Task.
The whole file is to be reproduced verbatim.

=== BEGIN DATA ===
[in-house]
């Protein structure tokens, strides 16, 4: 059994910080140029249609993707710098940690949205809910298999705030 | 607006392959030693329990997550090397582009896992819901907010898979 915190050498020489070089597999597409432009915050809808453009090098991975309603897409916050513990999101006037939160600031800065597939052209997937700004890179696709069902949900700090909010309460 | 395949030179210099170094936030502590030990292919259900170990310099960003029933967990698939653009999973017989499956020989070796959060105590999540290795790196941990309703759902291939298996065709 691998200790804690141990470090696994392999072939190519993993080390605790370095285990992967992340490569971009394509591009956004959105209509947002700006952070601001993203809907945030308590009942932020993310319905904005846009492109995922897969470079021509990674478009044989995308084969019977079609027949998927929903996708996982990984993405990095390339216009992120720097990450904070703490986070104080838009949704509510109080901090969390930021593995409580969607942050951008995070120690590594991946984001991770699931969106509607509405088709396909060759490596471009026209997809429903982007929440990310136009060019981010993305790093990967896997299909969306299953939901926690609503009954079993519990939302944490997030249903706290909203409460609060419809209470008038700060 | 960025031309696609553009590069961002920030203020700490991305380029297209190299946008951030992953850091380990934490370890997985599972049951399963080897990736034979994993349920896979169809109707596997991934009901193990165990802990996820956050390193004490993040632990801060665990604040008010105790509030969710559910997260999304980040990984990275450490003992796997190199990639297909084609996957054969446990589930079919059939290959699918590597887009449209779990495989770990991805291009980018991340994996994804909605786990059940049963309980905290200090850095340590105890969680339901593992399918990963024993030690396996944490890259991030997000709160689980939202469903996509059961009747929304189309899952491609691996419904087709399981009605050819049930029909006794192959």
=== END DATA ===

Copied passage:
[in-house]
């Protein structure tokens, strides 16, 4: 059994910080140029249609993707710098940690949205809910298999705030 | 607006392959030693329990997550090397582009896992819901907010898979 915190050498020489070089597999597409432009915050809808453009090098991975309603897409916050513990999101006037939160600031800065597939052209997937700004890179696709069902949900700090909010309460 | 395949030179210099170094936030502590030990292919259900170990310099960003029933967990698939653009999973017989499956020989070796959060105590999540290795790196941990309703759902291939298996065709 691998200790804690141990470090696994392999072939190519993993080390605790370095285990992967992340490569971009394509591009956004959105209509947002700006952070601001993203809907945030308590009942932020993310319905904005846009492109995922897969470079021509990674478009044989995308084969019977079609027949998927929903996708996982990984993405990095390339216009992120720097990450904070703490986070104080838009949704509510109080901090969390930021593995409580969607942050951008995070120690590594991946984001991770699931969106509607509405088709396909060759490596471009026209997809429903982007929440990310136009060019981010993305790093990967896997299909969306299953939901926690609503009954079993519990939302944490997030249903706290909203409460609060419809209470008038700060 | 960025031309696609553009590069961002920030203020700490991305380029297209190299946008951030992953850091380990934490370890997985599972049951399963080897990736034979994993349920896979169809109707596997991934009901193990165990802990996820956050390193004490993040632990801060665990604040008010105790509030969710559910997260999304980040990984990275450490003992796997190199990639297909084609996957054969446990589930079919059939290959699918590597887009449209779990495989770990991805291009980018991340994996994804909605786990059940049963309980905290200090850095340590105890969680339901593992399918990963024993030690396996944490890259991030997000709160689980939202469903996509059961009747929304189309899952491609691996419904087709399981009605050819049930029909006794192959």